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Review: Kyle Abraham/ at Jacob’s Pillow

The last of three emerging choreographers given a Pillow Creative Development Residency is on stage this week at Jacob’s Pillow, and from Inventing Pookie Jenkins, the stunning solo he presented at the Pillow gala—which is also on this week’s program—it is easy to see why this honor was bestowed upon Kyle Abraham. His stage presence is riveting, whether he’s furiously slicing across the stage with limbs of lightning or assuming the slinky street bravado bounce of a gangsta rapper. He holds our attention even standing stock still, only to shuffle slowly with a Parkinsons-disease-like tremor in one hand or crumple slowly forward into a hunched over posture, two recurring moves that add a somber tone to out his high-adrenaline ode to the radio stations and music of his Pittsburgh roots, The Radio Show.

Abraham’s choreographic vocabulary is as diverse as his choice of music, which ranges from R&B classics from the likes of Gladys Knight & The Pips and The Shirelles (which he has programmed to set the mood in the Doris Duke Theatre during the program’s intermission, or, as he calls it, the Preshow), to Bach, to the alt-emo of Antony & The Johnsons, to today’s pop goddess Lady Gaga, to of-the-moment hip-hop.  And so his dances seamlessly integrate elements of classic ballet, old-school and post-modern dance, break-dance popping and locking, dance-floor sensuality, and even butoh.

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As Inventing Pookie Jenkins begins, you could be watching a butoh work. Abraham is seated shirtless in a puddle of tulle, one arm arcing slowly, gracefully through the air, then snaking around his back. He rises as if hoisted by a puppeteers’ strings. He repeats this sequence to a stop-and-go recording of sirens and gun shots, eventually revealing that he’s in a long tutu, then picking up an outsized boom box along with a street thug’s strut. He carries both into the audience, walking out to shake hands with a few viewers, accompanied by a Dizzee Rascal tune with the repeated refrain, “You’re going to respect me, if it kills you.” Like Walt Whitman, Abraham contains multitudes – softness and hard edges, masculine and feminine – so deal with it.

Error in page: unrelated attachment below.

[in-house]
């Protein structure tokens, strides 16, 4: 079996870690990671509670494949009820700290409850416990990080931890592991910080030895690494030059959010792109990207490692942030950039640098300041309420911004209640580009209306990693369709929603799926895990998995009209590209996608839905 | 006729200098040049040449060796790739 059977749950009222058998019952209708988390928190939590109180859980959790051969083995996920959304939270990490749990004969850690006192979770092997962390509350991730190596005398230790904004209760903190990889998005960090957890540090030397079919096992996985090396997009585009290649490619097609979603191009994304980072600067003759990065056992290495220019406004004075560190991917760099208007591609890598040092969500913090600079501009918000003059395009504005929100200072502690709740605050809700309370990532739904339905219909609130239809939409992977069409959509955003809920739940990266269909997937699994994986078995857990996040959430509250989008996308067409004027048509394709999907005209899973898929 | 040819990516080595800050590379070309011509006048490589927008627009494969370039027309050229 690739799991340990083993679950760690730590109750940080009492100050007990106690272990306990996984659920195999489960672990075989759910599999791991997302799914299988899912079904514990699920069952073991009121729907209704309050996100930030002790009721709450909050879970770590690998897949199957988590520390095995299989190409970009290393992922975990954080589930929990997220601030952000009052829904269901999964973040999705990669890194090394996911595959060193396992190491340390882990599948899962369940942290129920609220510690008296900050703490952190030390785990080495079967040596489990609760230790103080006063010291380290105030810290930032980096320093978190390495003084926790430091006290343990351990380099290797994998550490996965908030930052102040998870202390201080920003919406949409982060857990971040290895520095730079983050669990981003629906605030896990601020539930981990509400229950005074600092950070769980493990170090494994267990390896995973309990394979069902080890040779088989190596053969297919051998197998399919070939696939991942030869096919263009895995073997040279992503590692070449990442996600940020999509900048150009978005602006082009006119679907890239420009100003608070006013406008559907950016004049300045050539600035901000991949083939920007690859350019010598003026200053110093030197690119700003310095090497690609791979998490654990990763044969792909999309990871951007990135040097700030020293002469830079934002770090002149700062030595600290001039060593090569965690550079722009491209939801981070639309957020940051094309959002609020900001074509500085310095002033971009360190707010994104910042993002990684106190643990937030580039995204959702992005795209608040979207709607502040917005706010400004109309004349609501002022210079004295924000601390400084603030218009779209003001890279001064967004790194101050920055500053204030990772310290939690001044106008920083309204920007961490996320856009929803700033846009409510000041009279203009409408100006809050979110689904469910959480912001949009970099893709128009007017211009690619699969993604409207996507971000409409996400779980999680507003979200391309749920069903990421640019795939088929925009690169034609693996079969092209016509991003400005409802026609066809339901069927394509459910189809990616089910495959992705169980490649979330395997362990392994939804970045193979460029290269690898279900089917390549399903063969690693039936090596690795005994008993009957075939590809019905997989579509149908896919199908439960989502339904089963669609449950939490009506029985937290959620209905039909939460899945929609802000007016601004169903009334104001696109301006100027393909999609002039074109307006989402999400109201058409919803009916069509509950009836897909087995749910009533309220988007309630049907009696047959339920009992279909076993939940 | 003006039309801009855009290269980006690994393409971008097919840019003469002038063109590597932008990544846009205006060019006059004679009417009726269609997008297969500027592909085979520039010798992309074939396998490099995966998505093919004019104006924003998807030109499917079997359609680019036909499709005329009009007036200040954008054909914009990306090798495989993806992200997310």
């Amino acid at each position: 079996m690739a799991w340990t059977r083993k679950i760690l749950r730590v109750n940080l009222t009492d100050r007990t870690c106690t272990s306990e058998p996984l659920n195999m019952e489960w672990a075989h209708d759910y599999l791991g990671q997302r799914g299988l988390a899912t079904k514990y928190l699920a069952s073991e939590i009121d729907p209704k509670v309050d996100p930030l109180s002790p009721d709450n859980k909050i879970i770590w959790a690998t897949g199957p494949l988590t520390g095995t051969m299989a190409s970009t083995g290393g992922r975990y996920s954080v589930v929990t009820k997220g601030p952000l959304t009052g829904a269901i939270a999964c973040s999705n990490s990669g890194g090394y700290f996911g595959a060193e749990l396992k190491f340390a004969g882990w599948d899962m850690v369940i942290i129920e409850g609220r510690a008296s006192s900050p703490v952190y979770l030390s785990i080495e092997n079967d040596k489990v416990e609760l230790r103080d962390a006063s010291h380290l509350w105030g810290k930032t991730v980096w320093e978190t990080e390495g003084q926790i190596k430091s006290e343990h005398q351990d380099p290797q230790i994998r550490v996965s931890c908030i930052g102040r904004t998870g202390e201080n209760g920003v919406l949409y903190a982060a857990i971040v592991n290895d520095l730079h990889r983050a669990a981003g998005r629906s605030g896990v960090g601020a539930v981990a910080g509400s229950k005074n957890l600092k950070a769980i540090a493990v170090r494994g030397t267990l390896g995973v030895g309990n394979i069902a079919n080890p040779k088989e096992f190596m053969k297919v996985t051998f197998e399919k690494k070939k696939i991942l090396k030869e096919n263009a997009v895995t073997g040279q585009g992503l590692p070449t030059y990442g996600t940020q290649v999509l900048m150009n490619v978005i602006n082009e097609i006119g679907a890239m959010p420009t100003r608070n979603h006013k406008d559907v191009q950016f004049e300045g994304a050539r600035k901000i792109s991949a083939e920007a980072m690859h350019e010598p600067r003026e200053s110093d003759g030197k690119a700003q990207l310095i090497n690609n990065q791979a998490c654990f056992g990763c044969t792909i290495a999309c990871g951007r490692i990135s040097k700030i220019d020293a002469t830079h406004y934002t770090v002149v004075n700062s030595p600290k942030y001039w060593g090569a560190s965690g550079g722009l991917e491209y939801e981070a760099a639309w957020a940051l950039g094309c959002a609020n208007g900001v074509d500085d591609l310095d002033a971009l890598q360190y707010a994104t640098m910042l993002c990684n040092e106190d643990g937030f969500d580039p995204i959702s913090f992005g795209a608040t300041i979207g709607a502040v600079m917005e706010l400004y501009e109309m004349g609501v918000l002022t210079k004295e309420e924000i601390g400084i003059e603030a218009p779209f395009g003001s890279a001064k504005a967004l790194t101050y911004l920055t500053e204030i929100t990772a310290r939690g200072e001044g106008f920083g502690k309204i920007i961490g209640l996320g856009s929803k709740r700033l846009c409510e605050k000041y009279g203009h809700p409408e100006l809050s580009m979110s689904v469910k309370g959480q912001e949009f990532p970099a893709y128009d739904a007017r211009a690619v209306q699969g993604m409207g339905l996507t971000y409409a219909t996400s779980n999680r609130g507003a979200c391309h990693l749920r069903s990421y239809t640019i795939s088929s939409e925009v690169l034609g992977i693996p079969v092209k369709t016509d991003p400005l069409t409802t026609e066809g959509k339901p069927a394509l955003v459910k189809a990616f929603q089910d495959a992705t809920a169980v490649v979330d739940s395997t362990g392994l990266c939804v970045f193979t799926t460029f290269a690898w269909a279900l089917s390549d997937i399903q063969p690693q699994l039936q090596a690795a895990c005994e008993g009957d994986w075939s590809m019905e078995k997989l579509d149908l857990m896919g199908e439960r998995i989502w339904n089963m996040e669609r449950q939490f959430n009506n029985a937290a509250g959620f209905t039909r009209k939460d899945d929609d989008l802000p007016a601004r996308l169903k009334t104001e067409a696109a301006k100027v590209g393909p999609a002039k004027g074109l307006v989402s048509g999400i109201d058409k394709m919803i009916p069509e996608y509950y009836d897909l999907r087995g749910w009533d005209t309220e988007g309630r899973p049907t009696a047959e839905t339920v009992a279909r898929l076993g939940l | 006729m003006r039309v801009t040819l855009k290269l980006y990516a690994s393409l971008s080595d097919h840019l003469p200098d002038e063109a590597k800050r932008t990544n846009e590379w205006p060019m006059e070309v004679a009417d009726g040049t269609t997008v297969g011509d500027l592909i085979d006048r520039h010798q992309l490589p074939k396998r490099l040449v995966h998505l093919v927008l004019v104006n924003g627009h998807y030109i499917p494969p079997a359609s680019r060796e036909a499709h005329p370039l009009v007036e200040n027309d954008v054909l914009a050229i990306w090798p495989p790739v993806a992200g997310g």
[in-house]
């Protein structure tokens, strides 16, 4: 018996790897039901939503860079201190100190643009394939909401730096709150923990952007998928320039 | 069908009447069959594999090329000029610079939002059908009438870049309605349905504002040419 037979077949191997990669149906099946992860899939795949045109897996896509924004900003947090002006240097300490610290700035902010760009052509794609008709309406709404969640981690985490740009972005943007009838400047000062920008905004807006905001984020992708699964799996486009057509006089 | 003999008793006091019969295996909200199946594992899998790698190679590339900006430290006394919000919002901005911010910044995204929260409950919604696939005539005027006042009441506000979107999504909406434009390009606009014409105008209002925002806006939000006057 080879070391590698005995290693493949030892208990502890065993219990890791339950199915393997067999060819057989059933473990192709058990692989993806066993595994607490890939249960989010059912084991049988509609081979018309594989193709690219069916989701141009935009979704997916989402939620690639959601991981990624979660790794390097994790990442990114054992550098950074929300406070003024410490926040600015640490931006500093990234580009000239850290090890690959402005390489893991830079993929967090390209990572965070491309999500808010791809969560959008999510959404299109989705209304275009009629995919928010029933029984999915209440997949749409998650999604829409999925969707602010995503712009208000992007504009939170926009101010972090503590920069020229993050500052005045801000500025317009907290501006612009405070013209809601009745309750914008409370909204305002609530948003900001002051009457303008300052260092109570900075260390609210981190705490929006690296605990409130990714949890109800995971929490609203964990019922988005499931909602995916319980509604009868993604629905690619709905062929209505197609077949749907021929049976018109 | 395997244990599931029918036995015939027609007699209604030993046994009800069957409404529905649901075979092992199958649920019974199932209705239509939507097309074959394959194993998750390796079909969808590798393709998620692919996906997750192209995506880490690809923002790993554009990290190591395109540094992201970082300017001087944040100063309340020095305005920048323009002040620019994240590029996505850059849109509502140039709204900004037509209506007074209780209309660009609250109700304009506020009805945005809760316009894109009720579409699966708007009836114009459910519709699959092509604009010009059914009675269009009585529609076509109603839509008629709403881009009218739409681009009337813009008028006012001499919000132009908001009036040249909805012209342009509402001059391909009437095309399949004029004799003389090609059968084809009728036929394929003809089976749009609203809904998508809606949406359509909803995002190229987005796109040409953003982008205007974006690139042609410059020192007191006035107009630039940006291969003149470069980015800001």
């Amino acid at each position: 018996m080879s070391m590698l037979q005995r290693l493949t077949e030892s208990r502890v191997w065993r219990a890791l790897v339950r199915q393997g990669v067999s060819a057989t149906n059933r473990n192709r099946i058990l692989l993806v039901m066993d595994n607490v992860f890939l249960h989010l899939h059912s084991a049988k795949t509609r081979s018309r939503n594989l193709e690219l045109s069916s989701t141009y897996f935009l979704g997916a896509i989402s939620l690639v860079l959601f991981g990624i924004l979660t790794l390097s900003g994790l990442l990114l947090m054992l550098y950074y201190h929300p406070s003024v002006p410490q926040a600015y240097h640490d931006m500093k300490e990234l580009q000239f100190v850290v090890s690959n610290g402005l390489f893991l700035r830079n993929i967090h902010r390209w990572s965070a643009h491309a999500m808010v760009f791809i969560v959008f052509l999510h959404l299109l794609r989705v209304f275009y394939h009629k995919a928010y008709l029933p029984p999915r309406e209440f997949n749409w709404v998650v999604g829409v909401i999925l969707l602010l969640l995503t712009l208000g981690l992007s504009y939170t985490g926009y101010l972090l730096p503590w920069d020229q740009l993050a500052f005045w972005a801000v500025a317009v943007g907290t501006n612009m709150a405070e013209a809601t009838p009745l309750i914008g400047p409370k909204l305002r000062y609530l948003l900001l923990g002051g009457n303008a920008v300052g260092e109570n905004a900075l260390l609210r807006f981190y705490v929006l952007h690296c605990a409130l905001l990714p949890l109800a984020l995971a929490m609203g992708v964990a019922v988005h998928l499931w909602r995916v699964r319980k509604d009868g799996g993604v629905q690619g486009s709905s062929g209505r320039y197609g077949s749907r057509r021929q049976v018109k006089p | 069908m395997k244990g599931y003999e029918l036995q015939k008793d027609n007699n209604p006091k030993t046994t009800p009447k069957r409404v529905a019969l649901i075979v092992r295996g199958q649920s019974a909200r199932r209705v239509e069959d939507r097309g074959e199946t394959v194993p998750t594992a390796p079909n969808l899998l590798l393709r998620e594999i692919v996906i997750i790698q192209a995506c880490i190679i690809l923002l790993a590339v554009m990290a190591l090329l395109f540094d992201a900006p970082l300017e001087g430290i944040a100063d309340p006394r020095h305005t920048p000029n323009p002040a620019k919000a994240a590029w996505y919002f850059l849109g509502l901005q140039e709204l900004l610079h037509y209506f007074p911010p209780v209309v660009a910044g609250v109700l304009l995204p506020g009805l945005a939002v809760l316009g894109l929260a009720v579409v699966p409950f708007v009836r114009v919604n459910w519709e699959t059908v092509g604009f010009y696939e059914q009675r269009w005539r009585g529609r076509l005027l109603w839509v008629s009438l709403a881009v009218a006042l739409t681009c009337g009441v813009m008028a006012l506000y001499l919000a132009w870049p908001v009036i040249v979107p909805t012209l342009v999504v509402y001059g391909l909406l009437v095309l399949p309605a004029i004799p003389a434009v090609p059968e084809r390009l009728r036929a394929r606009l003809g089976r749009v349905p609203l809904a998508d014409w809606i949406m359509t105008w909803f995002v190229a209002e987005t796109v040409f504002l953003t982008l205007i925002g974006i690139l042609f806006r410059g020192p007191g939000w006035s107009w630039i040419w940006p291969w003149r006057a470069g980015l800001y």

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The dancers in his company are also able to pull off this fierce “Don’t put me in a box/Take me as I am” attitude. Throughout The Radio Show there are moments of similar theatrical intensity and powerful, explosive movement that require them to go from zero the 90 in one second. Still, when Abraham reappears onstage after an absence, you notice that you’ve missed him. He is noticeably absent from OP. 1, the world premiere developed in part at the Pillow set to a tonal electronic score by Ryoji Ikeda, and the piece lacks a certain center. It does share with The Radio Show several repeated signature moves: a held kneeling position, like a runner’s stance; and floorwork in which the dancers lie on the floor and arch up, reaching their ribcages to the sky. The graphic elements – animations projected on a sheer scrim; a light-formed stage within the stage – reinforce the work’s relationship to the photography of Muybridge, creating grids that recall the photographer’s successive shots of wrestlers, one of Muybridge’s prototypical subjects. The seriousness of Kyle Abrahams/ is a masterful piece of programming, and a fitting counterpoint to the frou frou of Les Ballets Trockadero de Monte Carlo, also on the schedule during the first Weekend OUT at the Pillow.

In the Doris Duke Theatre through Sunday, August 15
Jacob’s Pillow, Becket, MA

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Posted by Bess Hochstein on 08/13/10 at 07:47 AM • Permalink